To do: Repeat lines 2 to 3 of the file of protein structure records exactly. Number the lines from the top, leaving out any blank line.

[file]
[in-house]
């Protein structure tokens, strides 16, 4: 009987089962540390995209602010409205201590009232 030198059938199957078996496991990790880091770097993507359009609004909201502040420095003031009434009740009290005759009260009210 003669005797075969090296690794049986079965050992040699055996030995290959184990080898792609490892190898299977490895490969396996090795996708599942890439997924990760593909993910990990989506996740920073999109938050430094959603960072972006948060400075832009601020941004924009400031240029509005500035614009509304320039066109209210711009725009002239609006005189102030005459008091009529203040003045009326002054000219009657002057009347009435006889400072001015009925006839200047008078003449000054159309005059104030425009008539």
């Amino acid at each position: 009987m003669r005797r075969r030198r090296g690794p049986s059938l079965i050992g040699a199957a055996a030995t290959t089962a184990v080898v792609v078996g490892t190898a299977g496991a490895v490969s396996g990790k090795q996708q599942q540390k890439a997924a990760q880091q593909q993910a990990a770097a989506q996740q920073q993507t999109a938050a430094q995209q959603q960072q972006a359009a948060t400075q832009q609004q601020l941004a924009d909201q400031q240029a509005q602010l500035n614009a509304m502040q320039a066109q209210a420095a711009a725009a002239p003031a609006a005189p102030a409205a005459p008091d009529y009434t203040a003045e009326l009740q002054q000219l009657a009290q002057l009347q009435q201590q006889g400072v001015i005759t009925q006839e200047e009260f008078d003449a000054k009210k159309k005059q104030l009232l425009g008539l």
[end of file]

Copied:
């Protein structure tokens, strides 16, 4: 009987089962540390995209602010409205201590009232 030198059938199957078996496991990790880091770097993507359009609004909201502040420095003031009434009740009290005759009260009210 003669005797075969090296690794049986079965050992040699055996030995290959184990080898792609490892190898299977490895490969396996090795996708599942890439997924990760593909993910990990989506996740920073999109938050430094959603960072972006948060400075832009601020941004924009400031240029509005500035614009509304320039066109209210711009725009002239609006005189102030005459008091009529203040003045009326002054000219009657002057009347009435006889400072001015009925006839200047008078003449000054159309005059104030425009008539």
């Amino acid at each position: 009987m003669r005797r075969r030198r090296g690794p049986s059938l079965i050992g040699a199957a055996a030995t290959t089962a184990v080898v792609v078996g490892t190898a299977g496991a490895v490969s396996g990790k090795q996708q599942q540390k890439a997924a990760q880091q593909q993910a990990a770097a989506q996740q920073q993507t999109a938050a430094q995209q959603q960072q972006a359009a948060t400075q832009q609004q601020l941004a924009d909201q400031q240029a509005q602010l500035n614009a509304m502040q320039a066109q209210a420095a711009a725009a002239p003031a609006a005189p102030a409205a005459p008091d009529y009434t203040a003045e009326l009740q002054q000219l009657a009290q002057l009347q009435q201590q006889g400072v001015i005759t009925q006839e200047e009260f008078d003449a000054k009210k159309k005059q104030l009232l425009g008539l």